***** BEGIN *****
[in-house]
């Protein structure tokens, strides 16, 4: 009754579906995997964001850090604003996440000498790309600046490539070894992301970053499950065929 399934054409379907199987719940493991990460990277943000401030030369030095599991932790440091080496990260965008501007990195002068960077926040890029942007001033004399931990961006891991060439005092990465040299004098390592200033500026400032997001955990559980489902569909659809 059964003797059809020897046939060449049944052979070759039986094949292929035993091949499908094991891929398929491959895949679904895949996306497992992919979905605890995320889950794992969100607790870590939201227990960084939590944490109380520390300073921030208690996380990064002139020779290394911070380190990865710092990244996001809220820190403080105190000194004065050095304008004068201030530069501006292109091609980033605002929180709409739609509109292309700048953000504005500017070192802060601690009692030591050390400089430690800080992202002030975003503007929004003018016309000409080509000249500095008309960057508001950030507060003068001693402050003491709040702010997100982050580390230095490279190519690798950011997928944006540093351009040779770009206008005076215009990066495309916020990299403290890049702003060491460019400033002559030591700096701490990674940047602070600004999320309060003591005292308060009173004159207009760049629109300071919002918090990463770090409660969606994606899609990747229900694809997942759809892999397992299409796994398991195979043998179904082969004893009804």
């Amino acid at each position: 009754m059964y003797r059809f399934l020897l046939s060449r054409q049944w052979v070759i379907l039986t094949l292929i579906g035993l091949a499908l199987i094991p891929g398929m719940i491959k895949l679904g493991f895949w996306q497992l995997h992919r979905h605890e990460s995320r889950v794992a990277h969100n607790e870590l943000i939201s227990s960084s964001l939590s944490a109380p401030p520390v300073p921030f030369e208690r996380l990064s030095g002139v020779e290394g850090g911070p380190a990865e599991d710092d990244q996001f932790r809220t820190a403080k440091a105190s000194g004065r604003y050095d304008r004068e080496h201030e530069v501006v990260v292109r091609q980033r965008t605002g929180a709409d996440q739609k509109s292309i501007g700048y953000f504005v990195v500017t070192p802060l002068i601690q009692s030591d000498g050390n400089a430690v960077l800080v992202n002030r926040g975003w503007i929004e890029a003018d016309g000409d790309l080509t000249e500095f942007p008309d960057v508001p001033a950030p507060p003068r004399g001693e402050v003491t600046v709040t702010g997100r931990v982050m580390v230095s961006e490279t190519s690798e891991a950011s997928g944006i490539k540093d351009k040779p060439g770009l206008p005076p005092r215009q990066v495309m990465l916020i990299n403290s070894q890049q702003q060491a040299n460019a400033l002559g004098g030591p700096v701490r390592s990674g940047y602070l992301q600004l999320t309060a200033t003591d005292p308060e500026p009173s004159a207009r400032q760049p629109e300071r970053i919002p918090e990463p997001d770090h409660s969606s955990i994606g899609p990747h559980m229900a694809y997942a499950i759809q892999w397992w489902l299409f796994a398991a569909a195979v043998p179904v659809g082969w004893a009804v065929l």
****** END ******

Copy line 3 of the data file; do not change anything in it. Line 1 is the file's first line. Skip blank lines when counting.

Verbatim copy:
């Amino acid at each position: 009754m059964y003797r059809f399934l020897l046939s060449r054409q049944w052979v070759i379907l039986t094949l292929i579906g035993l091949a499908l199987i094991p891929g398929m719940i491959k895949l679904g493991f895949w996306q497992l995997h992919r979905h605890e990460s995320r889950v794992a990277h969100n607790e870590l943000i939201s227990s960084s964001l939590s944490a109380p401030p520390v300073p921030f030369e208690r996380l990064s030095g002139v020779e290394g850090g911070p380190a990865e599991d710092d990244q996001f932790r809220t820190a403080k440091a105190s000194g004065r604003y050095d304008r004068e080496h201030e530069v501006v990260v292109r091609q980033r965008t605002g929180a709409d996440q739609k509109s292309i501007g700048y953000f504005v990195v500017t070192p802060l002068i601690q009692s030591d000498g050390n400089a430690v960077l800080v992202n002030r926040g975003w503007i929004e890029a003018d016309g000409d790309l080509t000249e500095f942007p008309d960057v508001p001033a950030p507060p003068r004399g001693e402050v003491t600046v709040t702010g997100r931990v982050m580390v230095s961006e490279t190519s690798e891991a950011s997928g944006i490539k540093d351009k040779p060439g770009l206008p005076p005092r215009q990066v495309m990465l916020i990299n403290s070894q890049q702003q060491a040299n460019a400033l002559g004098g030591p700096v701490r390592s990674g940047y602070l992301q600004l999320t309060a200033t003591d005292p308060e500026p009173s004159a207009r400032q760049p629109e300071r970053i919002p918090e990463p997001d770090h409660s969606s955990i994606g899609p990747h559980m229900a694809y997942a499950i759809q892999w397992w489902l299409f796994a398991a569909a195979v043998p179904v659809g082969w004893a009804v065929l």